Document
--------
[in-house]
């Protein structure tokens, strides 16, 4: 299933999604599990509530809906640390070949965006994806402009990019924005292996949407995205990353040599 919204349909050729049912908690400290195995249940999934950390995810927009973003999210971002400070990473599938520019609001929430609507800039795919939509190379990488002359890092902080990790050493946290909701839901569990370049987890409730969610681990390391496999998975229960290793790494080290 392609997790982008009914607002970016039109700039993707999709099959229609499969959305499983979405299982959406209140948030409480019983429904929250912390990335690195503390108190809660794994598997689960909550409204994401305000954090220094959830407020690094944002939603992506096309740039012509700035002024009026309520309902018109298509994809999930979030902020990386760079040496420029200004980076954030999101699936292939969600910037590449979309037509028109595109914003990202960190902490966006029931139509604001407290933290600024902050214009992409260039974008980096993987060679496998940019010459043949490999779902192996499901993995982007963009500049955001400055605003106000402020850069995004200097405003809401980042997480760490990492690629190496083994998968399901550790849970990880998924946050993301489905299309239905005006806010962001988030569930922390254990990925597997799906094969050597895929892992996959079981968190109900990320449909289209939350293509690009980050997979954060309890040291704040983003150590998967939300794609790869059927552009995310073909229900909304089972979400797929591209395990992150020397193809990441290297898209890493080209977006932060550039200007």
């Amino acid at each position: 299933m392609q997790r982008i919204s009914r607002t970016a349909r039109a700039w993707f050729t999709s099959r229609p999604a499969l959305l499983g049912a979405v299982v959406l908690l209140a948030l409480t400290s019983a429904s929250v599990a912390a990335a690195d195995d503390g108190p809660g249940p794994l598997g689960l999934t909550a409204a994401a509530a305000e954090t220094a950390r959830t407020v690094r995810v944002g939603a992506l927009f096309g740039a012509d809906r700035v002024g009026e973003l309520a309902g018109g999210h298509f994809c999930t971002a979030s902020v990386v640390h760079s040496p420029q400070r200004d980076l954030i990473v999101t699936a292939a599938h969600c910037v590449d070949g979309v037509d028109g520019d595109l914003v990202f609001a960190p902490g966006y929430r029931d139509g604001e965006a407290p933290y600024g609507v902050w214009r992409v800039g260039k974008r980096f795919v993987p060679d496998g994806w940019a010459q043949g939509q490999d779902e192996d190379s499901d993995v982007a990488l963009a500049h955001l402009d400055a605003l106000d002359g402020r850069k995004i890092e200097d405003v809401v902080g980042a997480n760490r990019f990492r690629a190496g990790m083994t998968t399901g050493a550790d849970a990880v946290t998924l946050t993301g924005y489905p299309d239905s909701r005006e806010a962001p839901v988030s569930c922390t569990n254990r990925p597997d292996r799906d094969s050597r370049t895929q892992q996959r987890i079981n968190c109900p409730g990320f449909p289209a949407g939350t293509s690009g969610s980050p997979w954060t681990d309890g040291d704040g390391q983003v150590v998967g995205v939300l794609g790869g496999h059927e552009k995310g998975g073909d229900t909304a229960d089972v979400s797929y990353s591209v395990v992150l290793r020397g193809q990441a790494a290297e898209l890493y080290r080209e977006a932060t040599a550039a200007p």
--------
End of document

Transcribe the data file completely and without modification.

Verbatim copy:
[in-house]
């Protein structure tokens, strides 16, 4: 299933999604599990509530809906640390070949965006994806402009990019924005292996949407995205990353040599 919204349909050729049912908690400290195995249940999934950390995810927009973003999210971002400070990473599938520019609001929430609507800039795919939509190379990488002359890092902080990790050493946290909701839901569990370049987890409730969610681990390391496999998975229960290793790494080290 392609997790982008009914607002970016039109700039993707999709099959229609499969959305499983979405299982959406209140948030409480019983429904929250912390990335690195503390108190809660794994598997689960909550409204994401305000954090220094959830407020690094944002939603992506096309740039012509700035002024009026309520309902018109298509994809999930979030902020990386760079040496420029200004980076954030999101699936292939969600910037590449979309037509028109595109914003990202960190902490966006029931139509604001407290933290600024902050214009992409260039974008980096993987060679496998940019010459043949490999779902192996499901993995982007963009500049955001400055605003106000402020850069995004200097405003809401980042997480760490990492690629190496083994998968399901550790849970990880998924946050993301489905299309239905005006806010962001988030569930922390254990990925597997799906094969050597895929892992996959079981968190109900990320449909289209939350293509690009980050997979954060309890040291704040983003150590998967939300794609790869059927552009995310073909229900909304089972979400797929591209395990992150020397193809990441290297898209890493080209977006932060550039200007």
């Amino acid at each position: 299933m392609q997790r982008i919204s009914r607002t970016a349909r039109a700039w993707f050729t999709s099959r229609p999604a499969l959305l499983g049912a979405v299982v959406l908690l209140a948030l409480t400290s019983a429904s929250v599990a912390a990335a690195d195995d503390g108190p809660g249940p794994l598997g689960l999934t909550a409204a994401a509530a305000e954090t220094a950390r959830t407020v690094r995810v944002g939603a992506l927009f096309g740039a012509d809906r700035v002024g009026e973003l309520a309902g018109g999210h298509f994809c999930t971002a979030s902020v990386v640390h760079s040496p420029q400070r200004d980076l954030i990473v999101t699936a292939a599938h969600c910037v590449d070949g979309v037509d028109g520019d595109l914003v990202f609001a960190p902490g966006y929430r029931d139509g604001e965006a407290p933290y600024g609507v902050w214009r992409v800039g260039k974008r980096f795919v993987p060679d496998g994806w940019a010459q043949g939509q490999d779902e192996d190379s499901d993995v982007a990488l963009a500049h955001l402009d400055a605003l106000d002359g402020r850069k995004i890092e200097d405003v809401v902080g980042a997480n760490r990019f990492r690629a190496g990790m083994t998968t399901g050493a550790d849970a990880v946290t998924l946050t993301g924005y489905p299309d239905s909701r005006e806010a962001p839901v988030s569930c922390t569990n254990r990925p597997d292996r799906d094969s050597r370049t895929q892992q996959r987890i079981n968190c109900p409730g990320f449909p289209a949407g939350t293509s690009g969610s980050p997979w954060t681990d309890g040291d704040g390391q983003v150590v998967g995205v939300l794609g790869g496999h059927e552009k995310g998975g073909d229900t909304a229960d089972v979400s797929y990353s591209v395990v992150l290793r020397g193809q990441a790494a290297e898209l890493y080290r080209e977006a932060t040599a550039a200007p």